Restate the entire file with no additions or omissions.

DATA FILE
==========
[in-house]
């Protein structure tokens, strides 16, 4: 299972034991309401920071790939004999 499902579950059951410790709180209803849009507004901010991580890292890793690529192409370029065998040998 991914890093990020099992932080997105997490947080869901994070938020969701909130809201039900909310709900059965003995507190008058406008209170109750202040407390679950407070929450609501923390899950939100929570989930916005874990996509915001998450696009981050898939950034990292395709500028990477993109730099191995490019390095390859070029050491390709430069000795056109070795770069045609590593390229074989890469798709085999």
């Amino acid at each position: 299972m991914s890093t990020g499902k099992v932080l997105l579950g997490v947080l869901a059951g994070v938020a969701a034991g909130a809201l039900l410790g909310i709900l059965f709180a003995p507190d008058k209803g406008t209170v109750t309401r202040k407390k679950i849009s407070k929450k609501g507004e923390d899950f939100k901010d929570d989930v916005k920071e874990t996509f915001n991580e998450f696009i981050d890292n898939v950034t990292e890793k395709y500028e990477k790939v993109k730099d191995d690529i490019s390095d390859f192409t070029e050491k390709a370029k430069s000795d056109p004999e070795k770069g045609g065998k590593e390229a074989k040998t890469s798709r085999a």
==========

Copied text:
[in-house]
């Protein structure tokens, strides 16, 4: 299972034991309401920071790939004999 499902579950059951410790709180209803849009507004901010991580890292890793690529192409370029065998040998 991914890093990020099992932080997105997490947080869901994070938020969701909130809201039900909310709900059965003995507190008058406008209170109750202040407390679950407070929450609501923390899950939100929570989930916005874990996509915001998450696009981050898939950034990292395709500028990477993109730099191995490019390095390859070029050491390709430069000795056109070795770069045609590593390229074989890469798709085999």
């Amino acid at each position: 299972m991914s890093t990020g499902k099992v932080l997105l579950g997490v947080l869901a059951g994070v938020a969701a034991g909130a809201l039900l410790g909310i709900l059965f709180a003995p507190d008058k209803g406008t209170v109750t309401r202040k407390k679950i849009s407070k929450k609501g507004e923390d899950f939100k901010d929570d989930v916005k920071e874990t996509f915001n991580e998450f696009i981050d890292n898939v950034t990292e890793k395709y500028e990477k790939v993109k730099d191995d690529i490019s390095d390859f192409t070029e050491k390709a370029k430069s000795d056109p004999e070795k770069g045609g065998k590593e390229a074989k040998t890469s798709r085999a």